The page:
As a field of research, the study of disordered proteins is still comparatively in its infancy, but Molecular Kinetics is betting its future on it.
Formed in 1983, the Indianapolis-based shop began as the exclusive North American distributors for kinetic instruments manufactured by French firm Bio-Logic. But about a decade ago, Keith Dunker, then a bioinformatics professor at Washington State University, became interested in disordered proteins and began developing algorithms to predict the probability of a protein being disordered.
Thus began Molecular Kinetics’ transformation into a company trying to turn a profit from a field of research that only recently has been accepted by the scientific community.
“We are basically a company dedicated to the development of turning protein disorder into any application form,” said Ya-Yue Van, president of the company and wife of Dunker, a consultant to Molecular Kinetics and now the director of the Indiana University School of Medicine’s Center for Computational Biology and Bioinformatics.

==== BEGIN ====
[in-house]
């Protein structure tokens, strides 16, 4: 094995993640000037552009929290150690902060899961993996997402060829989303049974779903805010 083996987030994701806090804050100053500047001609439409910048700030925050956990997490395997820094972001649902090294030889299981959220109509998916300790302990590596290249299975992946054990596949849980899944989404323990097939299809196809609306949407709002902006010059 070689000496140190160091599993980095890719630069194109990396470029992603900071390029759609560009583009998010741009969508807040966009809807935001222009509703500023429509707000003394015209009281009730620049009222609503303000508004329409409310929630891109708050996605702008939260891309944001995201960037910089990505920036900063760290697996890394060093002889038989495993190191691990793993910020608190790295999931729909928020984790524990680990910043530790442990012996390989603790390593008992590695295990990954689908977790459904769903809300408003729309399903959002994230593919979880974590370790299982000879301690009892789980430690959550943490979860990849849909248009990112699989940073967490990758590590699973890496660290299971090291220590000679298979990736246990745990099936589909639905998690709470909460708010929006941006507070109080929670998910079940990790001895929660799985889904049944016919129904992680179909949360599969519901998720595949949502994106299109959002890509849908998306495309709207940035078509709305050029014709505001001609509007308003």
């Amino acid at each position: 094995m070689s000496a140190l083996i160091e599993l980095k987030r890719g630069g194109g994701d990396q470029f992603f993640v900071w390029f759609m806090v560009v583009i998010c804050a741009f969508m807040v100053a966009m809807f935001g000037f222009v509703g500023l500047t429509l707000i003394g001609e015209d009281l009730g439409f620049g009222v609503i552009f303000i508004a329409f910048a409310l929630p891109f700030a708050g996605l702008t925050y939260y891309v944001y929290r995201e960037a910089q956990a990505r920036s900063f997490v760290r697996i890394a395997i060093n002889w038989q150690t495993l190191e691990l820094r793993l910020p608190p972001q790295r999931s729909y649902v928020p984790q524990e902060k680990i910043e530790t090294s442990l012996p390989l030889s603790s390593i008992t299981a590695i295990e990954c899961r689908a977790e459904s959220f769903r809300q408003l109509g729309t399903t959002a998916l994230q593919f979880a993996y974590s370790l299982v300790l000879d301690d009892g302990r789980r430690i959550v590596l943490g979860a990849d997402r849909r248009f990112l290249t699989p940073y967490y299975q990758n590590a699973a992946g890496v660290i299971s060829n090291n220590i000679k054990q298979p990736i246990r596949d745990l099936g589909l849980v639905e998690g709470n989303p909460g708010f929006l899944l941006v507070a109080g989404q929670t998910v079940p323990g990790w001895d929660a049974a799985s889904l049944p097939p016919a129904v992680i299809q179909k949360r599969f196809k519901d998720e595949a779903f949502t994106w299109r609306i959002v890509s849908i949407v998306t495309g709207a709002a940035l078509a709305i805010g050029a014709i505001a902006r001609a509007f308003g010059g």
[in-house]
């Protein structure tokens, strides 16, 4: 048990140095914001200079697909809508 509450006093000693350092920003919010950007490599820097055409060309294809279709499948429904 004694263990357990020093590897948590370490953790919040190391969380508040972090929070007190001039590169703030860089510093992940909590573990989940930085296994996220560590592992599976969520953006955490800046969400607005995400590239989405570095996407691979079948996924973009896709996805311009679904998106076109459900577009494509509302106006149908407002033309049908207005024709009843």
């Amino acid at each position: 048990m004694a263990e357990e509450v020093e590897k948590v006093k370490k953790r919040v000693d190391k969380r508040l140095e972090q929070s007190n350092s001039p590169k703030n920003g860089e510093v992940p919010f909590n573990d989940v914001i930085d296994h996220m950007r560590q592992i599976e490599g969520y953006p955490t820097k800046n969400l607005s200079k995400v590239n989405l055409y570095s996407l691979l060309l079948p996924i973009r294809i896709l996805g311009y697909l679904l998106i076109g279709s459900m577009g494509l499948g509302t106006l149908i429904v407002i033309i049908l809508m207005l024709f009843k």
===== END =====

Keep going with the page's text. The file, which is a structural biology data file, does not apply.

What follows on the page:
“I want to move into proteomics. I want to be known as the one-stop shop for all protein disorder applications,” she added.
Where are the Tools?
Until recently, the very existence of disordered proteins, which don’t exhibit a stable secondary structure, was largely dismissed by many in the biological community, which has traditionally ascribed a protein’s function to its structure. The broader scientific community began accepting the concept of such proteins, also called intrinsically unstructured proteins, only within the past few years.
Even today, “There are still a number of people who think that these are some kind of artifacts, and if we had the conditions right, somehow the protein would be folded,” Dunker said.
The result is that little research has been conducted in the field. A keyword search of PubMed for the terms “unstructured protein” and “disordered protein” came up with only 165 results. Of the approximately 30,000 to 40,000 gene-coding proteins, up to 40 percent have been estimated to be disordered. To date, however, only 472 have been identified and catalogued in the Database of Protein Disorder, according to DisProt’s website.
When Dunker first began research in the field 10 years ago, he said, it was apparent that disordered proteins play an important biological role in cell signaling, but information about the proteins was scattered and, well, disordered.